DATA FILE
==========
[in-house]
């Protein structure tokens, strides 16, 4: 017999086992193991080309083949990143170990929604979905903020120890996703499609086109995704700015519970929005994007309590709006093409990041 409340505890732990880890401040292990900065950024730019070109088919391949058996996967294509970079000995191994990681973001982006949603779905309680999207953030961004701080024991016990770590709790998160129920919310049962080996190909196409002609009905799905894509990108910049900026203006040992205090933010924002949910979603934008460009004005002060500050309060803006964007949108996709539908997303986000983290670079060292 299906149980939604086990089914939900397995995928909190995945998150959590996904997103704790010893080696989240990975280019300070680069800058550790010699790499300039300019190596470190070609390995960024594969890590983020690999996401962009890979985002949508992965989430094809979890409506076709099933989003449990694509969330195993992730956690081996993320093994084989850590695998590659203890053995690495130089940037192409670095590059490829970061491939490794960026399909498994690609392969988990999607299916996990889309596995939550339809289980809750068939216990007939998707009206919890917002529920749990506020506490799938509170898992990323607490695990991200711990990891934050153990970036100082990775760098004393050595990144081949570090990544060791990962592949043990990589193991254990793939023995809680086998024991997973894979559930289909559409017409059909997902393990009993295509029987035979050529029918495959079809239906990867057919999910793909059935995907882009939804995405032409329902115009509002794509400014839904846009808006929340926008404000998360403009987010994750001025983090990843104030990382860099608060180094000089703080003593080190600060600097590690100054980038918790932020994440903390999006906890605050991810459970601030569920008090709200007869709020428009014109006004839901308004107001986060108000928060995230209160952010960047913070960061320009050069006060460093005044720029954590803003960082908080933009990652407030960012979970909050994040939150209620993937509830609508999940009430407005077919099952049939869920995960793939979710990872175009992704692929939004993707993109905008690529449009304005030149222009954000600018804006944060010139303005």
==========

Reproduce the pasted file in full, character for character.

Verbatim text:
[in-house]
């Protein structure tokens, strides 16, 4: 017999086992193991080309083949990143170990929604979905903020120890996703499609086109995704700015519970929005994007309590709006093409990041 409340505890732990880890401040292990900065950024730019070109088919391949058996996967294509970079000995191994990681973001982006949603779905309680999207953030961004701080024991016990770590709790998160129920919310049962080996190909196409002609009905799905894509990108910049900026203006040992205090933010924002949910979603934008460009004005002060500050309060803006964007949108996709539908997303986000983290670079060292 299906149980939604086990089914939900397995995928909190995945998150959590996904997103704790010893080696989240990975280019300070680069800058550790010699790499300039300019190596470190070609390995960024594969890590983020690999996401962009890979985002949508992965989430094809979890409506076709099933989003449990694509969330195993992730956690081996993320093994084989850590695998590659203890053995690495130089940037192409670095590059490829970061491939490794960026399909498994690609392969988990999607299916996990889309596995939550339809289980809750068939216990007939998707009206919890917002529920749990506020506490799938509170898992990323607490695990991200711990990891934050153990970036100082990775760098004393050595990144081949570090990544060791990962592949043990990589193991254990793939023995809680086998024991997973894979559930289909559409017409059909997902393990009993295509029987035979050529029918495959079809239906990867057919999910793909059935995907882009939804995405032409329902115009509002794509400014839904846009808006929340926008404000998360403009987010994750001025983090990843104030990382860099608060180094000089703080003593080190600060600097590690100054980038918790932020994440903390999006906890605050991810459970601030569920008090709200007869709020428009014109006004839901308004107001986060108000928060995230209160952010960047913070960061320009050069006060460093005044720029954590803003960082908080933009990652407030960012979970909050994040939150209620993937509830609508999940009430407005077919099952049939869920995960793939979710990872175009992704692929939004993707993109905008690529449009304005030149222009954000600018804006944060010139303005």